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Home arrow Opinion arrow ON THE MOVE

ON THE MOVE

The Wallowa River is a favorite among steelhead anglers. (Observer file photos).
The Wallowa River is a favorite among steelhead anglers. (Observer file photos).

Dick Mason

Staff Writer

Looking for something exciting to do that takes only five hours?

You could drive to Boise, catch a flight to Disneyland and enjoy rides like the Matterhorn.

Here's another option: stay in Northeast Oregon and do what's more thrilling than an E-ticket ride at Disneyland — land a 4- to 10-pound steelhead.

Steelhead fishing in Northeast Oregon is hot, so hot that anglers in a 12-mile stretch of the lower Grande Ronde River caught a steelhead an average of once every five hours from September through January. And things are not cooling down. In January the catch rate over this stretch, which runs from Wildcat Creek Bridge to the Oregon-Washington border, was 2.9 hours per fish.

How noteworthy are these numbers?

Let Oregon Department of Fish and Wildlife biologist Rich Carmichael put them in perspective.

"Our goal is 10 hours per fish. We consider that good,'' Carmichael said. "A catch rate of five hours a fish is exceptional.''

A year ago, the catch rate for the same time period was 5.9 hours per fish.

This season's catch rate, not coincidentally, is up because temperatures are up. A lack of prolonged freezing weather in Northeast Oregon means that steelhead have been moving up the lower Grande Ronde River to the Wallowa River all fall and winter. In chillier winters, steelhead may stay in the Troy area until February because of cold water, which discourages them from traveling.

"They are like a parking lot (when it's freezing),'' said Dave Chapman, owner of Four Seasons Fly Shoppe in Island City.

Steelhead shift straight from park into high gear when temperatures reach the 40-degree range they are at now.

"Water temperatures have remained in the range in which steelhead can continue migrating up the river,'' Carmichael said.

Warmer temperatures also make better conditions for anglers. In cold winters, there is often ice floating in rivers. The ice can get caught in anglers' lines, causing a number of problems, said Rob Lamb, owner of the Joseph Fly Shoppe.

The fact that temperatures likely will remain warm as late winter nears is not the only reason the outlook for steelhead anglers is strong. The run that is returning is strong, according to counts of fish at dams. For example, at Lower Granite Dam, the last one that steelhead cross on the Snake River before entering the lower Grande Ronde, the count is 1.26 times the 10-year average.

The count is down slightly from a year ago but still strong, Carmichael said.

The outlook for steelhead anglers could be dimmed by heavy rains, which could cause rivers to swell and become cloudy.

"It's hard to see fish when there's a lot of color (in the water),'' said Lamb.

A low snowpack, however, reduces the chances of a significant spring runoff, Carmichael said.

The steelhead anglers catch in the winter are often less lively than those taken in the fall. This is because steelhead eat very little once they enter the Columbia River from the Pacific Ocean and begin swimming upstream to their spawning grounds. After returning to freshwater, steelhead rely primarily on their body fat for energy. Their fat reserves are much greater in the fall.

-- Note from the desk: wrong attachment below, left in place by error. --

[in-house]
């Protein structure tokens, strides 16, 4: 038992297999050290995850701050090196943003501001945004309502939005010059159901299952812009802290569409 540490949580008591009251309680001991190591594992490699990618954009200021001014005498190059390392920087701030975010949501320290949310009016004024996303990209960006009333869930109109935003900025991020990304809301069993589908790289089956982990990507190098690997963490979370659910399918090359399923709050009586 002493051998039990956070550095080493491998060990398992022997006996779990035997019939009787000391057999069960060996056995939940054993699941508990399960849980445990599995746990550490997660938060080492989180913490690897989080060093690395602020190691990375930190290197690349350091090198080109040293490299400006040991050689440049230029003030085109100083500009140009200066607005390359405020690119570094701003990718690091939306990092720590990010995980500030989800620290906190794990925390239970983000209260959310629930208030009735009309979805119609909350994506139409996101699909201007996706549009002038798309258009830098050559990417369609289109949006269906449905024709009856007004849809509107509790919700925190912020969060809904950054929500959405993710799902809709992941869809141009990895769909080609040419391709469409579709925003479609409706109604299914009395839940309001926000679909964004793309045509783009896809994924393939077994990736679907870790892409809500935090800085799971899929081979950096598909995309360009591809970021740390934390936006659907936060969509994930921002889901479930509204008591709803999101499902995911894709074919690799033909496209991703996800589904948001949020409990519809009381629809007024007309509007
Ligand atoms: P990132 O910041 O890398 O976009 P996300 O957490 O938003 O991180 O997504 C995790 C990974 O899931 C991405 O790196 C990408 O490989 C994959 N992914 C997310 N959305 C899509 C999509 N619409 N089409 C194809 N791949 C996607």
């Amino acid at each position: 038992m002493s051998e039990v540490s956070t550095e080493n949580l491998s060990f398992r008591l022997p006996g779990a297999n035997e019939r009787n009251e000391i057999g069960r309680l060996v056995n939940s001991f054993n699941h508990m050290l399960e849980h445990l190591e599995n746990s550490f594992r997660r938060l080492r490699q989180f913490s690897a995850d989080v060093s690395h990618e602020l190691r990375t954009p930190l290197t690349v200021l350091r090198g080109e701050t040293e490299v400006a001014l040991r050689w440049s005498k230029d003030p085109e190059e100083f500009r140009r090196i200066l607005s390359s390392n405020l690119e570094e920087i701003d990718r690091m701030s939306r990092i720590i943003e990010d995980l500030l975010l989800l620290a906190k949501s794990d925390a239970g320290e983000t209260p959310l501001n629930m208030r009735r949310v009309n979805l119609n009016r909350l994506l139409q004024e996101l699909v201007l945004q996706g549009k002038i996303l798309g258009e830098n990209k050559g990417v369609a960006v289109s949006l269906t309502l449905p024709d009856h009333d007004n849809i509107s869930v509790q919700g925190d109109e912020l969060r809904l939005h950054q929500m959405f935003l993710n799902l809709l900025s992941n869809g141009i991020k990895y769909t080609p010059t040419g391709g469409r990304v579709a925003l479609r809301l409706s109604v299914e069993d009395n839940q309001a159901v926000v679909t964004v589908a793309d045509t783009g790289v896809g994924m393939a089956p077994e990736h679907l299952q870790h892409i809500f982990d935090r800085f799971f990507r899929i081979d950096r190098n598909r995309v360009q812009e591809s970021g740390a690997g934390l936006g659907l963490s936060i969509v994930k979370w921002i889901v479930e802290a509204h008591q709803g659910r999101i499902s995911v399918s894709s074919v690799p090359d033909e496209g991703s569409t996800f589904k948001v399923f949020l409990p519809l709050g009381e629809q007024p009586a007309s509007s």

Chapman noted, though, that there are a number of steelhead displaying high energy this winter after being hooked.

"Some are lethargic, but some are rambunctious,'' Chapman said.

He noted that sometimes the reason a steelhead may seem tired is that it may have been hooked a short time earlier by another angler before escaping. Chapman knows of at least one instance this winter in which the same fish was hooked twice in a period of a couple of hours.

Many steelhead that anglers are landing are either very dark or quite light, Carmichael said. The darker fish are those closer to being ready to spawn. The lighter fish, which have a reflective chrome look, will spawn later. Steelhead spawn between mid-March and the third week of May.

The bag limit is three hatchery steelhead a day. Hatchery steelhead are those that have had their adipose fins clipped. Many anglers, however, are catching more than three steelhead a day and then releasing them.

"In the Troy area, people are having multiple, multiple fish days,'' Chapman said.

Steelhead angler Mark Gomez of La Grande said that fishing has been so good recently that word is getting out throughout the Northwest.

"You are seeing more out-of-state licenses (at steelhead fishing sites),'' Gomez said.

He said it's fortunate to live where the fishing is so good that many people can land more than one fish a day.

"Anywhere you go, landing one steelhead a day is considered great,'' he said.

Gomez said, though, that in Northeast Oregon some anglers who land one steelhead in a day are not as excited as they might be.

"They won't be as happy because they may hear about someone else who caught 10 to 12 steelhead. It happens,'' Gomez said.

Steelhead season in Northeast Oregon runs through April 15. Anglers can keep only steelhead that are at least 20 inches long. Steelhead under 20 inches in Northeast Oregon are classified as rainbow trout and must be put back in the river.

A very small percentage of steelhead which have returned from the ocean are under 20 inches, said Mike Flesher of the ODFW.

Returning steelhead that spent one year in the ocean are 20 to 25 inches long. Steelhead that spent two years at sea are at least 25

inches long, and some are up to 32 or 33 inches long.

 
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